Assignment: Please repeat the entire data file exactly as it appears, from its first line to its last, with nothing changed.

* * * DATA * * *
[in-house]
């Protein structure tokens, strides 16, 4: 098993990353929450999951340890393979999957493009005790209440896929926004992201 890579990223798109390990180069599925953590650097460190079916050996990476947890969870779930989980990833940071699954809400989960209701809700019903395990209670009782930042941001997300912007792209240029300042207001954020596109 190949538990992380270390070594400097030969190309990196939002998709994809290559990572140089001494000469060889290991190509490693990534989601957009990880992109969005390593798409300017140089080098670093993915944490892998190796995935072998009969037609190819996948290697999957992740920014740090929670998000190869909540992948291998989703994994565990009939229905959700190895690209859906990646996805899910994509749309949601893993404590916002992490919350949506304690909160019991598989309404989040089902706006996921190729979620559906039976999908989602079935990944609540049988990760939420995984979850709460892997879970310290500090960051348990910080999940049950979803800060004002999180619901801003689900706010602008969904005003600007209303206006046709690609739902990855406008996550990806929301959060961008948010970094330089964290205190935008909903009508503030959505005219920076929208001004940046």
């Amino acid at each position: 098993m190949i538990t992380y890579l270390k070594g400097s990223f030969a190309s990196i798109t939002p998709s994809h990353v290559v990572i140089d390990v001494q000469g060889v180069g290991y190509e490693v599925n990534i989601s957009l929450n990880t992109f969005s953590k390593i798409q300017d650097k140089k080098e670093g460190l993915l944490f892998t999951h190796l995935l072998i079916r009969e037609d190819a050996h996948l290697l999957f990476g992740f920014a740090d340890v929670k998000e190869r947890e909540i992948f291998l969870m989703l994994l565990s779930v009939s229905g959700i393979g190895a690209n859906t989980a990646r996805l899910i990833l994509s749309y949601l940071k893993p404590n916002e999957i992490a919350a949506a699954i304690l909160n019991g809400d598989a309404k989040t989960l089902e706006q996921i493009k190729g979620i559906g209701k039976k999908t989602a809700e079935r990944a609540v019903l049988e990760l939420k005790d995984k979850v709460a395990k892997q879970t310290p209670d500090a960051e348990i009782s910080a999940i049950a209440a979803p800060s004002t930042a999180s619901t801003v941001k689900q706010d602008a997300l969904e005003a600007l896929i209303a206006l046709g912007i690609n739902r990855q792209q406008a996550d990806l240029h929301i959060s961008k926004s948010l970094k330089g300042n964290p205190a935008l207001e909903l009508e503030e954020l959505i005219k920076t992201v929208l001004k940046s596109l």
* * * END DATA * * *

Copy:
[in-house]
């Protein structure tokens, strides 16, 4: 098993990353929450999951340890393979999957493009005790209440896929926004992201 890579990223798109390990180069599925953590650097460190079916050996990476947890969870779930989980990833940071699954809400989960209701809700019903395990209670009782930042941001997300912007792209240029300042207001954020596109 190949538990992380270390070594400097030969190309990196939002998709994809290559990572140089001494000469060889290991190509490693990534989601957009990880992109969005390593798409300017140089080098670093993915944490892998190796995935072998009969037609190819996948290697999957992740920014740090929670998000190869909540992948291998989703994994565990009939229905959700190895690209859906990646996805899910994509749309949601893993404590916002992490919350949506304690909160019991598989309404989040089902706006996921190729979620559906039976999908989602079935990944609540049988990760939420995984979850709460892997879970310290500090960051348990910080999940049950979803800060004002999180619901801003689900706010602008969904005003600007209303206006046709690609739902990855406008996550990806929301959060961008948010970094330089964290205190935008909903009508503030959505005219920076929208001004940046």
């Amino acid at each position: 098993m190949i538990t992380y890579l270390k070594g400097s990223f030969a190309s990196i798109t939002p998709s994809h990353v290559v990572i140089d390990v001494q000469g060889v180069g290991y190509e490693v599925n990534i989601s957009l929450n990880t992109f969005s953590k390593i798409q300017d650097k140089k080098e670093g460190l993915l944490f892998t999951h190796l995935l072998i079916r009969e037609d190819a050996h996948l290697l999957f990476g992740f920014a740090d340890v929670k998000e190869r947890e909540i992948f291998l969870m989703l994994l565990s779930v009939s229905g959700i393979g190895a690209n859906t989980a990646r996805l899910i990833l994509s749309y949601l940071k893993p404590n916002e999957i992490a919350a949506a699954i304690l909160n019991g809400d598989a309404k989040t989960l089902e706006q996921i493009k190729g979620i559906g209701k039976k999908t989602a809700e079935r990944a609540v019903l049988e990760l939420k005790d995984k979850v709460a395990k892997q879970t310290p209670d500090a960051e348990i009782s910080a999940i049950a209440a979803p800060s004002t930042a999180s619901t801003v941001k689900q706010d602008a997300l969904e005003a600007l896929i209303a206006l046709g912007i690609n739902r990855q792209q406008a996550d990806l240029h929301i959060s961008k926004s948010l970094k330089g300042n964290p205190a935008l207001e909903l009508e503030e954020l959505i005219k920076t992201v929208l001004k940046s596109l």